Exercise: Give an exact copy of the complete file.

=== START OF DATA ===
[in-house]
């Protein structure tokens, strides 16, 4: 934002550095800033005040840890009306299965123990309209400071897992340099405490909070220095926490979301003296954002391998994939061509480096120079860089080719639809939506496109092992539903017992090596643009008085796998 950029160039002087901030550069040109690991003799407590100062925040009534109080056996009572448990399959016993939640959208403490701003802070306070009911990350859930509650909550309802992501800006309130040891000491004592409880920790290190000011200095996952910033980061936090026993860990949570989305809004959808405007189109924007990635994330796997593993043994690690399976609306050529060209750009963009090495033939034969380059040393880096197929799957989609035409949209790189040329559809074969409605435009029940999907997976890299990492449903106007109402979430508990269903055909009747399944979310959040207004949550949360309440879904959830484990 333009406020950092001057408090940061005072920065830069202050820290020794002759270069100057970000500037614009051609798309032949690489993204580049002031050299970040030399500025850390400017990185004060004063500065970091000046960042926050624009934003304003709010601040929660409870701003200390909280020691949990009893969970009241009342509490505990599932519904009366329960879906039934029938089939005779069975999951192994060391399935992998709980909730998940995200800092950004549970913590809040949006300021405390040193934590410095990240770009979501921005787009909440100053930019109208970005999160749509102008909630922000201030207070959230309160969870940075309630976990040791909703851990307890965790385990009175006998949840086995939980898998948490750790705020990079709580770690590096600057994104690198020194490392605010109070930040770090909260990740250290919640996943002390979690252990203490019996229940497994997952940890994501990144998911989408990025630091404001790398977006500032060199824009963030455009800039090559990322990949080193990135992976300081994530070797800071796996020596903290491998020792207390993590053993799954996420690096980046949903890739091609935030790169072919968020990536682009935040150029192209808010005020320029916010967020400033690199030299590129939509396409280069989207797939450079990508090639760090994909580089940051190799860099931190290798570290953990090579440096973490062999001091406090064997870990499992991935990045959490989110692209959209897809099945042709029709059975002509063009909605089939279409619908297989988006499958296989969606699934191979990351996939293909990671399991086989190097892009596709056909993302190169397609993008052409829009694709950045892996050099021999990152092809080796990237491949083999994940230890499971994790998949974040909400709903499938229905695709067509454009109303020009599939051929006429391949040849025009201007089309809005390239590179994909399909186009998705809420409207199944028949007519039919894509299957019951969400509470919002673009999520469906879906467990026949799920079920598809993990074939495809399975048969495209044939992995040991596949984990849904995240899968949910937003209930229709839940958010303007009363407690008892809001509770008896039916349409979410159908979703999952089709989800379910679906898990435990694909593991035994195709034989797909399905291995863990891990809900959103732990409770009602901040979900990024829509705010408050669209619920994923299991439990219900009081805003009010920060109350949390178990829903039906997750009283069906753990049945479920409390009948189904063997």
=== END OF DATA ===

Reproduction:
[in-house]
């Protein structure tokens, strides 16, 4: 934002550095800033005040840890009306299965123990309209400071897992340099405490909070220095926490979301003296954002391998994939061509480096120079860089080719639809939506496109092992539903017992090596643009008085796998 950029160039002087901030550069040109690991003799407590100062925040009534109080056996009572448990399959016993939640959208403490701003802070306070009911990350859930509650909550309802992501800006309130040891000491004592409880920790290190000011200095996952910033980061936090026993860990949570989305809004959808405007189109924007990635994330796997593993043994690690399976609306050529060209750009963009090495033939034969380059040393880096197929799957989609035409949209790189040329559809074969409605435009029940999907997976890299990492449903106007109402979430508990269903055909009747399944979310959040207004949550949360309440879904959830484990 333009406020950092001057408090940061005072920065830069202050820290020794002759270069100057970000500037614009051609798309032949690489993204580049002031050299970040030399500025850390400017990185004060004063500065970091000046960042926050624009934003304003709010601040929660409870701003200390909280020691949990009893969970009241009342509490505990599932519904009366329960879906039934029938089939005779069975999951192994060391399935992998709980909730998940995200800092950004549970913590809040949006300021405390040193934590410095990240770009979501921005787009909440100053930019109208970005999160749509102008909630922000201030207070959230309160969870940075309630976990040791909703851990307890965790385990009175006998949840086995939980898998948490750790705020990079709580770690590096600057994104690198020194490392605010109070930040770090909260990740250290919640996943002390979690252990203490019996229940497994997952940890994501990144998911989408990025630091404001790398977006500032060199824009963030455009800039090559990322990949080193990135992976300081994530070797800071796996020596903290491998020792207390993590053993799954996420690096980046949903890739091609935030790169072919968020990536682009935040150029192209808010005020320029916010967020400033690199030299590129939509396409280069989207797939450079990508090639760090994909580089940051190799860099931190290798570290953990090579440096973490062999001091406090064997870990499992991935990045959490989110692209959209897809099945042709029709059975002509063009909605089939279409619908297989988006499958296989969606699934191979990351996939293909990671399991086989190097892009596709056909993302190169397609993008052409829009694709950045892996050099021999990152092809080796990237491949083999994940230890499971994790998949974040909400709903499938229905695709067509454009109303020009599939051929006429391949040849025009201007089309809005390239590179994909399909186009998705809420409207199944028949007519039919894509299957019951969400509470919002673009999520469906879906467990026949799920079920598809993990074939495809399975048969495209044939992995040991596949984990849904995240899968949910937003209930229709839940958010303007009363407690008892809001509770008896039916349409979410159908979703999952089709989800379910679906898990435990694909593991035994195709034989797909399905291995863990891990809900959103732990409770009602901040979900990024829509705010408050669209619920994923299991439990219900009081805003009010920060109350949390178990829903039906997750009283069906753990049945479920409390009948189904063997």